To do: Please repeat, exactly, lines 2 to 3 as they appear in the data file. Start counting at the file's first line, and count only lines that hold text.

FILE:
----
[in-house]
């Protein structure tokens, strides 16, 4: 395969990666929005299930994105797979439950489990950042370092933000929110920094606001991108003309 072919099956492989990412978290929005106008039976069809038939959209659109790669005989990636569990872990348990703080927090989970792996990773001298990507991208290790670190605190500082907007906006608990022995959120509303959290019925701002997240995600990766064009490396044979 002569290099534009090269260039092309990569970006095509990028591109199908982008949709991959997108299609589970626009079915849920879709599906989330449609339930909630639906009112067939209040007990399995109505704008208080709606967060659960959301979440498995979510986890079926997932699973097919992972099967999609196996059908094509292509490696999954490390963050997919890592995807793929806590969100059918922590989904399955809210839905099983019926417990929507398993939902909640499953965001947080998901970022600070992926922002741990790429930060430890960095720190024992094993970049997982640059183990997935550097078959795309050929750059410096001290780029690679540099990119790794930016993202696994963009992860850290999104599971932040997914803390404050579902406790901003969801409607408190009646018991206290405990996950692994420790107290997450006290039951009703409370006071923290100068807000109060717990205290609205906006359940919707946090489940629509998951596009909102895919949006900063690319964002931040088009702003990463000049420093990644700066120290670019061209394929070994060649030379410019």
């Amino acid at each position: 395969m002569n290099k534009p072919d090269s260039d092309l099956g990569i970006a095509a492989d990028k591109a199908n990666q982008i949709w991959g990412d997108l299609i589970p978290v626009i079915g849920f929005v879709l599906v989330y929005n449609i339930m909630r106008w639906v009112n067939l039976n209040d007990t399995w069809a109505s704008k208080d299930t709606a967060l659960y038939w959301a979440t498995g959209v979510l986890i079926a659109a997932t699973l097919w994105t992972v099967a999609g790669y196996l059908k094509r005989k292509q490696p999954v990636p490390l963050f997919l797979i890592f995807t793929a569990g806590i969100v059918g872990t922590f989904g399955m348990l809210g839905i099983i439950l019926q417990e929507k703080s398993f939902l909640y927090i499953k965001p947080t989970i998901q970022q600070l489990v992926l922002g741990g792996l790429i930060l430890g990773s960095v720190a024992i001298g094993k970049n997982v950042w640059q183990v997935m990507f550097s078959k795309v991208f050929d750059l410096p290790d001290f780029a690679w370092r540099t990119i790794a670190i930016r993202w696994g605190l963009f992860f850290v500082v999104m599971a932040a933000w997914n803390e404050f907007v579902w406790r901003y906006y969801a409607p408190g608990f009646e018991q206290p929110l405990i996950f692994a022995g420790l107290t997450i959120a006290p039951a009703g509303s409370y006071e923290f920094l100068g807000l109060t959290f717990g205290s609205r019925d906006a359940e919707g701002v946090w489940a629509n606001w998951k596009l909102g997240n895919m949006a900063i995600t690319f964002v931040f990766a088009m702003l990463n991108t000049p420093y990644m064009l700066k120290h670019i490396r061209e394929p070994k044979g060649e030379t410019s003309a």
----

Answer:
């Protein structure tokens, strides 16, 4: 395969990666929005299930994105797979439950489990950042370092933000929110920094606001991108003309 072919099956492989990412978290929005106008039976069809038939959209659109790669005989990636569990872990348990703080927090989970792996990773001298990507991208290790670190605190500082907007906006608990022995959120509303959290019925701002997240995600990766064009490396044979 002569290099534009090269260039092309990569970006095509990028591109199908982008949709991959997108299609589970626009079915849920879709599906989330449609339930909630639906009112067939209040007990399995109505704008208080709606967060659960959301979440498995979510986890079926997932699973097919992972099967999609196996059908094509292509490696999954490390963050997919890592995807793929806590969100059918922590989904399955809210839905099983019926417990929507398993939902909640499953965001947080998901970022600070992926922002741990790429930060430890960095720190024992094993970049997982640059183990997935550097078959795309050929750059410096001290780029690679540099990119790794930016993202696994963009992860850290999104599971932040997914803390404050579902406790901003969801409607408190009646018991206290405990996950692994420790107290997450006290039951009703409370006071923290100068807000109060717990205290609205906006359940919707946090489940629509998951596009909102895919949006900063690319964002931040088009702003990463000049420093990644700066120290670019061209394929070994060649030379410019």
């Amino acid at each position: 395969m002569n290099k534009p072919d090269s260039d092309l099956g990569i970006a095509a492989d990028k591109a199908n990666q982008i949709w991959g990412d997108l299609i589970p978290v626009i079915g849920f929005v879709l599906v989330y929005n449609i339930m909630r106008w639906v009112n067939l039976n209040d007990t399995w069809a109505s704008k208080d299930t709606a967060l659960y038939w959301a979440t498995g959209v979510l986890i079926a659109a997932t699973l097919w994105t992972v099967a999609g790669y196996l059908k094509r005989k292509q490696p999954v990636p490390l963050f997919l797979i890592f995807t793929a569990g806590i969100v059918g872990t922590f989904g399955m348990l809210g839905i099983i439950l019926q417990e929507k703080s398993f939902l909640y927090i499953k965001p947080t989970i998901q970022q600070l489990v992926l922002g741990g792996l790429i930060l430890g990773s960095v720190a024992i001298g094993k970049n997982v950042w640059q183990v997935m990507f550097s078959k795309v991208f050929d750059l410096p290790d001290f780029a690679w370092r540099t990119i790794a670190i930016r993202w696994g605190l963009f992860f850290v500082v999104m599971a932040a933000w997914n803390e404050f907007v579902w406790r901003y906006y969801a409607p408190g608990f009646e018991q206290p929110l405990i996950f692994a022995g420790l107290t997450i959120a006290p039951a009703g509303s409370y006071e923290f920094l100068g807000l109060t959290f717990g205290s609205r019925d906006a359940e919707g701002v946090w489940a629509n606001w998951k596009l909102g997240n895919m949006a900063i995600t690319f964002v931040f990766a088009m702003l990463n991108t000049p420093y990644m064009l700066k120290h670019i490396r061209e394929p070994k044979g060649e030379t410019s003309a």